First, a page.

Last week I threw down a challenge. Following on from the ruffling of many feathers regarding Jason Hawrelak’s report that dietary saturated fat increases uptake of endotoxins from the gut, I provided his reference list in support of this claim, effectively saying, “if you don’t like his findings, then make your own informed conclusions but make sure you read all the evidence first”. I offered a prize to everyone who made an attempt and a year’s free subscription to Update in Under 30, to the person who produced arguably the best summary.
I’ve said it before and I will say it again, and again, and again: Our professional community abounds with extraordinary individuals.
People’s response to this challenge proved that once again.
A huge congratulations 🙂 to everyone putting in the hard yards. Here are some key points from their reviews:
Consider the confounding issue of emulsifiers says Helen Bevilaqua, “The cream used in the study had Polysorbate 80 and Carrageenan in as food additives…( not mentioned in the study protocol….!!!). Poysorbate 80 is an emulsifier and surfactant and has been shown to induce low grade inflammation as reported in Nature by Benoit Chassaing of Georgia State University. https://www.nature.com/nature/j
While Silvia Pinca makes the very sensible point, “it is dangerous to draw conclusions for a general habitual diet. The meals tested were often unbalanced, with excessive fats and usually no carbohydrates (including no fibers) and no proteins. Trials with more balanced diets should be performed in order to reach conclusions on a recommended diet suitable for patients at risk of metabolic syndrome.”
And finally…to our ‘winner’ (please note everyone who contributed is a ‘winner’ as far as I’m concerned) Sarah Poulton, well this is what she comprehensively summised…check it out:
Endotoxin or lipopolysaccharide (LPS) is a cell wall component of gram-negative bacteria capable of triggering the release of inflammatory mediators, and promoting intestinal permeability.(1,2) A number of small-scale human studies have investigated the effects of saturated fat intake on LPS levels. The majority of available evidence pertains to post-prandial alterations to plasma LPS observed following a single meal with a high saturated fatty-acid (HSFA) content.(3,4)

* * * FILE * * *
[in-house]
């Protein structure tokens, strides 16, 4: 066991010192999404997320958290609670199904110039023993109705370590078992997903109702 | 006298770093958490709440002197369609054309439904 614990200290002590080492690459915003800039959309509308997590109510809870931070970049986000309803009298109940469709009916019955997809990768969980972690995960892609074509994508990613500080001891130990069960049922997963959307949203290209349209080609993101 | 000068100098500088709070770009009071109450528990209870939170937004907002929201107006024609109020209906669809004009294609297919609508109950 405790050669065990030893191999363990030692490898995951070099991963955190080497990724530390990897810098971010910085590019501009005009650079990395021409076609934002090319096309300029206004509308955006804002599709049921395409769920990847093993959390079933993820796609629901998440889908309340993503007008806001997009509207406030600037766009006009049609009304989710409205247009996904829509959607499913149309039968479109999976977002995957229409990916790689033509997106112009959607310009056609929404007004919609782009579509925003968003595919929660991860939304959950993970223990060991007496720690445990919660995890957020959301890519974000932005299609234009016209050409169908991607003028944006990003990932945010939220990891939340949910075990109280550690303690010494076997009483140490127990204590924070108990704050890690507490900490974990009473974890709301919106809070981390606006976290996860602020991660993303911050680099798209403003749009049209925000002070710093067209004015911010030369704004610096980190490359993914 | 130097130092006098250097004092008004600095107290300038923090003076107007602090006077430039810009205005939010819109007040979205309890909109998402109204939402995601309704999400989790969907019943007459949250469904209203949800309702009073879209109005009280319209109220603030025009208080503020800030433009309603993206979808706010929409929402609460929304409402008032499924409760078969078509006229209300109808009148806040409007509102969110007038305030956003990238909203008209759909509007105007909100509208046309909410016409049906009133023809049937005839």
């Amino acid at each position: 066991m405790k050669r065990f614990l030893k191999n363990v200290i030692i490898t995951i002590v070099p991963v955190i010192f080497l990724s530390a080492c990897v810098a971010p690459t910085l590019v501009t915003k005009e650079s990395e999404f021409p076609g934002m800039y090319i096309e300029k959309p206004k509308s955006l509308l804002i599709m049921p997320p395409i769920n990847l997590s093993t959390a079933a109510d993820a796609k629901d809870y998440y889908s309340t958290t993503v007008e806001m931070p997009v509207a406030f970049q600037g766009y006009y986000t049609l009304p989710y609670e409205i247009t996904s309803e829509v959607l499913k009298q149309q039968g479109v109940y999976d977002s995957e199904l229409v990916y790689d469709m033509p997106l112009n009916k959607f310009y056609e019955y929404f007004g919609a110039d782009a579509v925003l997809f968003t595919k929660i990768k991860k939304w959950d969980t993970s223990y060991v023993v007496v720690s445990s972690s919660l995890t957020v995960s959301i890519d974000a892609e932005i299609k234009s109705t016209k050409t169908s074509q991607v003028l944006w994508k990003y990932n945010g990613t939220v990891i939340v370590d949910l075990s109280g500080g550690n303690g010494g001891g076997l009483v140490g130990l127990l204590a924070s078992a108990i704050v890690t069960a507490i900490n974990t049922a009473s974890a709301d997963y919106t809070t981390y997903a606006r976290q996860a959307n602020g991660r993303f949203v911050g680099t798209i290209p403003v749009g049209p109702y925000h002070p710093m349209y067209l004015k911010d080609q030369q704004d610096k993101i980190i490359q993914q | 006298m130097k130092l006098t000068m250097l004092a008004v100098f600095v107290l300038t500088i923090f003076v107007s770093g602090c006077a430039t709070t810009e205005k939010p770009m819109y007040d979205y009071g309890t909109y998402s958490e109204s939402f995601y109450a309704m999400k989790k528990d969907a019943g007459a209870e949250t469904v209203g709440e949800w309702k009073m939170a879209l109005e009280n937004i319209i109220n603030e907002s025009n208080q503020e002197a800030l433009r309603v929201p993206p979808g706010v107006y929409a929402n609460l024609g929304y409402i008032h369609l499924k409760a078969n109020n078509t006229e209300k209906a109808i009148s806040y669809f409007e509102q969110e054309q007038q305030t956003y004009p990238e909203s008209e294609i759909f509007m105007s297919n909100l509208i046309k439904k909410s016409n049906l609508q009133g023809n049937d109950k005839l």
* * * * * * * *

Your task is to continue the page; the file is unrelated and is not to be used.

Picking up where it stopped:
Increased post-prandial plasma LPS has been observed following consumption of a HSFA meal in human subjects.(3,4) Endotoxic effects have also been noted from intake of a combined HSFA/high-carbohydrate meal, which induced increased plasma LPS concentration and inflammatory marker expression.(5) Furthermore, saturated fat intake has been compared to smoking for LPS alteration, with higher plasma LPS resulting from a single HSFA meal than smoking 3 cigarettes. Observations of this study are understandably limited to the endotoxin specific alterations following a single ingestion/exposure, and not indicative of the greater health effects of saturated fat consumption vs cigarette smoking.(6) The metabolic endotoxemia correlated with HSFA intake, may contribute to postprandial inflammation, endothelial activation, gastrointestinal barrier dysfunction, altered microbiota composition, and the development of atherosclerotic markers.(1,6,7,8)